Of course if you're going to reject the conventional adventure formula then you need something to put in its place. At least The Pit managed to evoke a genuinely epic scale amidst the horror. Man in the Velvet Mask gave us a world of pointless sadism, richly detailed and utterly repellent. What does Matrix do?

Not much, to be blunt. This novel does not sing with poetry. Admittedly it acknowledges the rich history of London, as is right and proper for authors who've clearly been reading their Peter Ackroyd. They even name a character after him! It is also rooted deeply in the history of Doctor Who itself, tying together all kinds of strands to make a rich and slightly peculiar tapestry that might perhaps baffle a non-fan. This is an important point I'll return to later. The atmosphere does sometimes get creepy, reminding this reader slightly of James Herbert, and it should hardly need saying that it taxes the brain. Reading this book is an Experience.

Most obviously, however, Matrix uses Jack the Ripper. Oh, whoopie-doo. Didn't Birthright use the Ripper murders too? The Pit certainly did. Jack the Ripper is fast becoming the Atlantis of the Who novels - a popular mystery fated to be explained over and over again by successive generations of authors. One sometimes starts to wonder if Jack the Ripper escaped into the Land of Fiction in order to insinuate himself into as many 20th century works of fiction as possible. I've read Alan Moore's From Hell (and I suspect Perry and Tucker have too). We've seen Ripper crossovers with Batman, Judge Dredd, John Constantine, Sherlock Holmes and for all I know Luke Skywalker and Biggles. What's so great about Jack, I ask? So he's the father of modern serial killers. Gee. Let's give him his own feast day; just don't make us read any more books about him. This particular interpretation isn't actually bad; in fact it's original and imaginative, but I would sooner let sleeping corpses lie. Please, let's all ow poor eviscerated Mary Ann Nicholls, Annie Chapman, Elizabeth Stride, Catherine Eddowes and Mary Kelly to rest in peace.

"Why is everybody obsessed with Jack the Ripper?" asks a character on page 179. I asked the same question...

But having said all that, Matrix is far more than just a throwback to Virgin. I said that it pulls together threads from all of Doctor Who's history, but it does so especially with the McCoy era. Ace is unquestionably the TV version, continued from Survival, and when the Doctor finally returns properly to the book then it's such a breath of fresh air. This is the living, breathing character we know and love, and his appearance gives the story a healthy kick up the backside. He's just so much more INTERESTING to read about than the confusing randomness of Tucker and Perry's devising.

On top of that are a host of TVM references: an obsession with clocks, an amnesiac hero, a cameo from McGann and something else I can't mention because it's a spoiler. Matrix gathers together these disparate adventures of the seventh Doctor and ties them together with a bow on top. This isn't just a homage to the Virgin stories, but a improvisation upon them. Perry and Tucker cheerfully steal themes and ideas from the entire Darvill-Evans era, raiding the Timewyrm saga and the Future History Cycle right through to the Alternate Universe stories. Their audacity is breathtaking. What Peter Darvill-Evans took three years to do, Perry and Tucker gaily skim in 280 pages. I can't go into details because that would spoil the story, but you'll know it when you see it...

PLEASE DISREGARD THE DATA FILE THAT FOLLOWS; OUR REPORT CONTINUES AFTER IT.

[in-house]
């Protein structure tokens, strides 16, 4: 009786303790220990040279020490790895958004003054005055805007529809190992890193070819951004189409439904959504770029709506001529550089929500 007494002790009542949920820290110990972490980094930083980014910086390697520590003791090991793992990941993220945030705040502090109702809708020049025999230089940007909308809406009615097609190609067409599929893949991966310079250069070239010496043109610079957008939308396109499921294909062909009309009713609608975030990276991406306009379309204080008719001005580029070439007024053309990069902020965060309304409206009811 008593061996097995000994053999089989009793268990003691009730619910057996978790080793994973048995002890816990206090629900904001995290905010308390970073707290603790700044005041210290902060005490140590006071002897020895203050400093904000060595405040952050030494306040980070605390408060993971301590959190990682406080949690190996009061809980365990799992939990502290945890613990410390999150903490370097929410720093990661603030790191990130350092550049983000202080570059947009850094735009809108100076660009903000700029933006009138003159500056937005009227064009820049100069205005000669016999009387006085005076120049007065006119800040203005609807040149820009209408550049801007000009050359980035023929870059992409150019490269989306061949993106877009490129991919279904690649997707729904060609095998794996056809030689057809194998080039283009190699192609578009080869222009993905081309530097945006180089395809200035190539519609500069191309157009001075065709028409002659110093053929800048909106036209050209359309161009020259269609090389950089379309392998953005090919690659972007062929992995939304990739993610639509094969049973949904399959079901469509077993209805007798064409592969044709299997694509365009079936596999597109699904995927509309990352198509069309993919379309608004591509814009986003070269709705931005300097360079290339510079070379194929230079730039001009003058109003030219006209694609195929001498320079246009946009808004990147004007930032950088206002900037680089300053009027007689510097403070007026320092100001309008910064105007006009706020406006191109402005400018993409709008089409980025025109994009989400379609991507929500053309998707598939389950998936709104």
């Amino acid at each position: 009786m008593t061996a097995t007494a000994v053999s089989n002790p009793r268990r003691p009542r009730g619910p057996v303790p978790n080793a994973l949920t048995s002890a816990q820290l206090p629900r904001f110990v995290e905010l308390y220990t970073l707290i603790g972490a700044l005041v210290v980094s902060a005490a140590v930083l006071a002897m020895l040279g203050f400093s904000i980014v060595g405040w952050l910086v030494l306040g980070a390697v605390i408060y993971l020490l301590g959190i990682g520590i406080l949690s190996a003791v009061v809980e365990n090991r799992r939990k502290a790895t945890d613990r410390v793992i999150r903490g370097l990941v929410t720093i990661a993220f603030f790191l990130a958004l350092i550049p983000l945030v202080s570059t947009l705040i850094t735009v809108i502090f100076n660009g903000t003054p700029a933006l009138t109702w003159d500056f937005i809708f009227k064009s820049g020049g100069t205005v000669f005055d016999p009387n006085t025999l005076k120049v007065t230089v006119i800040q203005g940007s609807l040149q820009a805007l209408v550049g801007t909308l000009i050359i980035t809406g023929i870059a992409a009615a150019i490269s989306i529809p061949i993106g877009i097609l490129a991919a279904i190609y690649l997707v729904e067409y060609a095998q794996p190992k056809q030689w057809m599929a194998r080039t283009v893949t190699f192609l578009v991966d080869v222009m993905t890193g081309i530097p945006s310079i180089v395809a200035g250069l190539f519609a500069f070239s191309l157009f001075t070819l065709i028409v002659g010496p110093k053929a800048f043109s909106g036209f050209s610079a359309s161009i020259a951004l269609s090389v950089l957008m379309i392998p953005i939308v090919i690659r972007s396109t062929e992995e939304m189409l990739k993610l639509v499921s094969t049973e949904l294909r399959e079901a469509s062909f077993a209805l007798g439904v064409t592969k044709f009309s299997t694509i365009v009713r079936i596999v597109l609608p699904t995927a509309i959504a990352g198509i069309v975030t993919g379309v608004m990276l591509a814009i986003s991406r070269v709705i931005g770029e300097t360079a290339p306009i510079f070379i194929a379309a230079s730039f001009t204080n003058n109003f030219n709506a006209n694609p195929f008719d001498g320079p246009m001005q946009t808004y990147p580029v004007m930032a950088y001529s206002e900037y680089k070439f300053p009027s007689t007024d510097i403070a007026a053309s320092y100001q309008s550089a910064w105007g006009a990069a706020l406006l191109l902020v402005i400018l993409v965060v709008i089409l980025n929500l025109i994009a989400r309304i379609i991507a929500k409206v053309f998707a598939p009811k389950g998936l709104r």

Not satisfied with that, Perry and Tucker even contradict Virgin, ambiguously reintroducing the new surname they gave Ace in Short Trips. This is clearly a girl who collects surnames - Gale for the BBC, McShane in the NAs and Sorinova-McShane in Happy Endings, courtesy of the epilogue to the Curse of Fenric novelisation. Jon Blum's theory is that Gale is a nom-de-guerre, because it's a rather silly coincidence otherwise. Presumably Kathleen Dudman later became Gale, and Ace adopted this name as a tribute to her. She'd still rather be Kathleen's daughter than her mum and dad's...

In the end this is quite an interesting book. I've been extremely rude about it in this review, but at the end of the day it does surprising things with audacity and more than a little brass neck. The ending really worked for me (thanks mainly to the Doctor) and it's certainly a million miles from the formulaic Illegal Alien. It's not what I'd call a fun read, but it's probably worth your time if you're prepared to stick at it. I wouldn't want to see a trend of similar books, but as an occasional one-off it's to be applauded. Strange and different. Yet another PDA completely unlike the rest of the line. With reservations I'd recommend it, but it won't be to everyone's taste.

The Ultimate Fooey by Jason A. Miller 4/7/99

It's inevitable that when a television franchise spends part of four decades on the air and then continues with a couple hundred feature-length novels, there's going to be some navel-gazing. Such introspection was pro forma in the early 1980s when Eric Saward script-edited the program, and pervaded the final two years of Sylvester McCoy's TV run.

Appearing in just twelve TV features, McCoy's seventh Doctor owned the early book market, starring in the first 61 New Adventure novels. It took Rupert Murdoch to kill him off, but he's back for the occasional Past Doctor BBC story, where the introspection continues.

Matrix treads familiar ground. It aspires to be gothic horror, the subgenre in which DW found arguably its greatest success. The novel revisits many issues brought up over the TV show's final four BBC seasons, and feels similar to a lot of Virgin NAs and MAs (Revelation and Birthright the two most obvious, though of course there are others, such as Millennial Rites and Time Of Your Life).

It's also not very good.